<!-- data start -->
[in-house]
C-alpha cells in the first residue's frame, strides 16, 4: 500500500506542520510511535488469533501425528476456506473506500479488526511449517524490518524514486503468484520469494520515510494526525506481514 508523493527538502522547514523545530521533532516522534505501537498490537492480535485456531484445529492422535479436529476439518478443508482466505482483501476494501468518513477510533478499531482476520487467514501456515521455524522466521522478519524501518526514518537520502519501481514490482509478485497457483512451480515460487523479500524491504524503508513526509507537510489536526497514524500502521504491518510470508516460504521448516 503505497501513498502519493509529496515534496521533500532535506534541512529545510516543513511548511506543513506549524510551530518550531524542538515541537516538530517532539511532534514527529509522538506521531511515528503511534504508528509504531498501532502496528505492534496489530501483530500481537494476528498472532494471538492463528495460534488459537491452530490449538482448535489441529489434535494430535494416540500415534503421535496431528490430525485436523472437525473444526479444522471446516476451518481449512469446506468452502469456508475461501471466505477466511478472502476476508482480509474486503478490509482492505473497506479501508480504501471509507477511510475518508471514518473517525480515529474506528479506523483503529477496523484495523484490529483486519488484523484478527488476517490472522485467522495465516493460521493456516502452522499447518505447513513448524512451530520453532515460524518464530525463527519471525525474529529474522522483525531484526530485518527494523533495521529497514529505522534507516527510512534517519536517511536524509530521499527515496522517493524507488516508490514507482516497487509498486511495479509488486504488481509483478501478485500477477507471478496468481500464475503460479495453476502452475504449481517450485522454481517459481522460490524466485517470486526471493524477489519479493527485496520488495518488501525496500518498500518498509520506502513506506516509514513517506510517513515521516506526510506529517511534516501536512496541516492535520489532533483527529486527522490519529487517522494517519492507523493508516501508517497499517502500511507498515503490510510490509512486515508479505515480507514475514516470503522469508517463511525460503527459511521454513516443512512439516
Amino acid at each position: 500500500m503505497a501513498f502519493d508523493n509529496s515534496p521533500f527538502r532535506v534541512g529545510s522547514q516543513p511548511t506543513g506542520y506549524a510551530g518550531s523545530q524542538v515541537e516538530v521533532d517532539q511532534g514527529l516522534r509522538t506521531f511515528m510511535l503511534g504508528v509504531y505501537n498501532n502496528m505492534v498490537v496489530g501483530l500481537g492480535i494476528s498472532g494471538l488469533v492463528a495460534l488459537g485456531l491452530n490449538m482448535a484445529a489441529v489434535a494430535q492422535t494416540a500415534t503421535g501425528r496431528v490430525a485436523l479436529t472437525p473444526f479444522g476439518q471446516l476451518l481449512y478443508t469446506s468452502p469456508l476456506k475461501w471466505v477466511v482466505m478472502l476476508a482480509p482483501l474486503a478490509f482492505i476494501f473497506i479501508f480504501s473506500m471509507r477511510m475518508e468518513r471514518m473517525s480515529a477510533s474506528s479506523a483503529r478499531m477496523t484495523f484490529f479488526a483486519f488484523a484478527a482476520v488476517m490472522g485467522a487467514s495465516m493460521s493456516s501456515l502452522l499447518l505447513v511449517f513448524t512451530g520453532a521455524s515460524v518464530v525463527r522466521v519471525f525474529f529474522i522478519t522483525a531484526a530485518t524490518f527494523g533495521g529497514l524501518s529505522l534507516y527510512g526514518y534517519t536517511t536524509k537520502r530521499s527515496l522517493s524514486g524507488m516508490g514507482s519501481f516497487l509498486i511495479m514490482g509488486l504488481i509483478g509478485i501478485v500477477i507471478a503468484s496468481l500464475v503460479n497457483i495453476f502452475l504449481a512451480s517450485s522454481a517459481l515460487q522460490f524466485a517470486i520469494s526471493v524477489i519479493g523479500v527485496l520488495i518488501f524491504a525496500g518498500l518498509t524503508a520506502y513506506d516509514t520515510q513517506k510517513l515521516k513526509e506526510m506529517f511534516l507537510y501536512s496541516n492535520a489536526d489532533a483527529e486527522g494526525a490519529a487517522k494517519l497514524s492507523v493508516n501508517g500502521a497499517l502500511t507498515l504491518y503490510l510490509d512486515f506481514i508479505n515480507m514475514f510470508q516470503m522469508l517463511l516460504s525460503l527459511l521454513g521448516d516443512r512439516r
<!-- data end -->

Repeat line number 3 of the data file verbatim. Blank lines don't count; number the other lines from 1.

Amino acid at each position: 500500500m503505497a501513498f502519493d508523493n509529496s515534496p521533500f527538502r532535506v534541512g529545510s522547514q516543513p511548511t506543513g506542520y506549524a510551530g518550531s523545530q524542538v515541537e516538530v521533532d517532539q511532534g514527529l516522534r509522538t506521531f511515528m510511535l503511534g504508528v509504531y505501537n498501532n502496528m505492534v498490537v496489530g501483530l500481537g492480535i494476528s498472532g494471538l488469533v492463528a495460534l488459537g485456531l491452530n490449538m482448535a484445529a489441529v489434535a494430535q492422535t494416540a500415534t503421535g501425528r496431528v490430525a485436523l479436529t472437525p473444526f479444522g476439518q471446516l476451518l481449512y478443508t469446506s468452502p469456508l476456506k475461501w471466505v477466511v482466505m478472502l476476508a482480509p482483501l474486503a478490509f482492505i476494501f473497506i479501508f480504501s473506500m471509507r477511510m475518508e468518513r471514518m473517525s480515529a477510533s474506528s479506523a483503529r478499531m477496523t484495523f484490529f479488526a483486519f488484523a484478527a482476520v488476517m490472522g485467522a487467514s495465516m493460521s493456516s501456515l502452522l499447518l505447513v511449517f513448524t512451530g520453532a521455524s515460524v518464530v525463527r522466521v519471525f525474529f529474522i522478519t522483525a531484526a530485518t524490518f527494523g533495521g529497514l524501518s529505522l534507516y527510512g526514518y534517519t536517511t536524509k537520502r530521499s527515496l522517493s524514486g524507488m516508490g514507482s519501481f516497487l509498486i511495479m514490482g509488486l504488481i509483478g509478485i501478485v500477477i507471478a503468484s496468481l500464475v503460479n497457483i495453476f502452475l504449481a512451480s517450485s522454481a517459481l515460487q522460490f524466485a517470486i520469494s526471493v524477489i519479493g523479500v527485496l520488495i518488501f524491504a525496500g518498500l518498509t524503508a520506502y513506506d516509514t520515510q513517506k510517513l515521516k513526509e506526510m506529517f511534516l507537510y501536512s496541516n492535520a489536526d489532533a483527529e486527522g494526525a490519529a487517522k494517519l497514524s492507523v493508516n501508517g500502521a497499517l502500511t507498515l504491518y503490510l510490509d512486515f506481514i508479505n515480507m514475514f510470508q516470503m522469508l517463511l516460504s525460503l527459511l521454513g521448516d516443512r512439516r